Epichouse LLC. Based in Utah, Epichouse (consumers may know them by the name First Class Herbalist) and John Le sold CBD-based oils, coffees, creams, and gummies with what the FTC says were deceptive promises that the products would prevent – among other things – age-related cognitive decline, cancer, chronic pain, diabetes, heart disease, hypertension, and migraines. The respondents also pitched their products as safe for all users and more effective for pain relief than prescription medication. The complaint alleges they falsely claimed that scientific research supported many of their prevention, treatment, and cure claims.

HempmeCBD. “[I]n a recent study, Israeli research has shown an 80% success rate in reducing problematic behavior in children with Autism using CBD.” That’s just one of the eye-catching – and allegedly false – claims Boca Raton respondents HempmeCBD, EasyButter, and Michael Solomon made for their CBD shea butter, gummies, lozenges, vape pens, or oils. The FTC charged that the respondents also made misleading treatment representations regarding AIDS, autism, bipolar disorder, cancer, depression, epilepsy, PTSD, and other serious conditions.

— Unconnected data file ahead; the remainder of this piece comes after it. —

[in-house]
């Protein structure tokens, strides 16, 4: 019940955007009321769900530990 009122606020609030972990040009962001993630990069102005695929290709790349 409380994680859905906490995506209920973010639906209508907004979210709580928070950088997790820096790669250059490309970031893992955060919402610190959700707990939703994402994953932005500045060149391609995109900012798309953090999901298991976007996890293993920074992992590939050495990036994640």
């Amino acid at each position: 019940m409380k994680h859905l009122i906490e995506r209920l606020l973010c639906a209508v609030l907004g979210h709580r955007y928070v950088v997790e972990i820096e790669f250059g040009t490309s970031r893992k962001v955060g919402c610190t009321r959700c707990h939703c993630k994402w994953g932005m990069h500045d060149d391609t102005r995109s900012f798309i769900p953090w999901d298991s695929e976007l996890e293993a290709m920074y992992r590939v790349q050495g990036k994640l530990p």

Reef Industries. The FTC’s lawsuit against California companies Reef Industries, Inc., Cannatera, Inc., and AndHemp, Ltd., and three principals – Andrew M. Bouchie, John R. Cavanaugh, and Shaun Paquette – charges that they made false or misleading claims for CBD gummies, gel caps, sprays, lotions, vape oils, and other products. Respondents represented that CBD products effectively prevent or treat Alzheimer’s disease, Crohn’s disease, epilepsy, heart disease, lupus, multiple sclerosis, strokes, and a compendium of other serious conditions. For example, according to the respondents’ ads, “CBD hemp oil has a huge range of potential health benefits and uses, including . . . fighting cancer, . . . eliminating depression, [and] preventing inflammatory arthritis . . . . ” and “If you or someone you love suffers from diabetes, try using CBD oil to treat it. Not only is it safer than the most common diabetes medications, but it’s also more effective.” In addition, the complaint alleges the respondents falsely claimed that studies or scientific research supported many of their advertising claims.